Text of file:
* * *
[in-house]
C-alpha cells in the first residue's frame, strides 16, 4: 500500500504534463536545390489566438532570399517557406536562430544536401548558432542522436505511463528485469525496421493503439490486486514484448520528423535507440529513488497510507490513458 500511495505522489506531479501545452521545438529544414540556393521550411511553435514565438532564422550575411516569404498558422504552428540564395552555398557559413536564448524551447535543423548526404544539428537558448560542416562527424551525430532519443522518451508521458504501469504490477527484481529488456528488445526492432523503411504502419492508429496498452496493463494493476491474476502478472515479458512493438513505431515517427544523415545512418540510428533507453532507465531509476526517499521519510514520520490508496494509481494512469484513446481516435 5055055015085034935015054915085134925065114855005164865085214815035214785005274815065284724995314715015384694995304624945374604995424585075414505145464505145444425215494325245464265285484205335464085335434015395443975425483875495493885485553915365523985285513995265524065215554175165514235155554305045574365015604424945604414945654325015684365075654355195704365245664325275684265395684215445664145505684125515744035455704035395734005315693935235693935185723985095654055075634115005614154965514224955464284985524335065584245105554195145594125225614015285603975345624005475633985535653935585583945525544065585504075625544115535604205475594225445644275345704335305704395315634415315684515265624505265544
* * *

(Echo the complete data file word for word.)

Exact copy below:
[in-house]
C-alpha cells in the first residue's frame, strides 16, 4: 500500500504534463536545390489566438532570399517557406536562430544536401548558432542522436505511463528485469525496421493503439490486486514484448520528423535507440529513488497510507490513458 500511495505522489506531479501545452521545438529544414540556393521550411511553435514565438532564422550575411516569404498558422504552428540564395552555398557559413536564448524551447535543423548526404544539428537558448560542416562527424551525430532519443522518451508521458504501469504490477527484481529488456528488445526492432523503411504502419492508429496498452496493463494493476491474476502478472515479458512493438513505431515517427544523415545512418540510428533507453532507465531509476526517499521519510514520520490508496494509481494512469484513446481516435 5055055015085034935015054915085134925065114855005164865085214815035214785005274815065284724995314715015384694995304624945374604995424585075414505145464505145444425215494325245464265285484205335464085335434015395443975425483875495493885485553915365523985285513995265524065215554175165514235155554305045574365015604424945604414945654325015684365075654355195704365245664325275684265395684215445664145505684125515744035455704035395734005315693935235693935185723985095654055075634115005614154965514224955464284985524335065584245105554195145594125225614015285603975345624005475633985535653935585583945525544065585504075625544115535604205475594225445644275345704335305704395315634415315684515265624505265544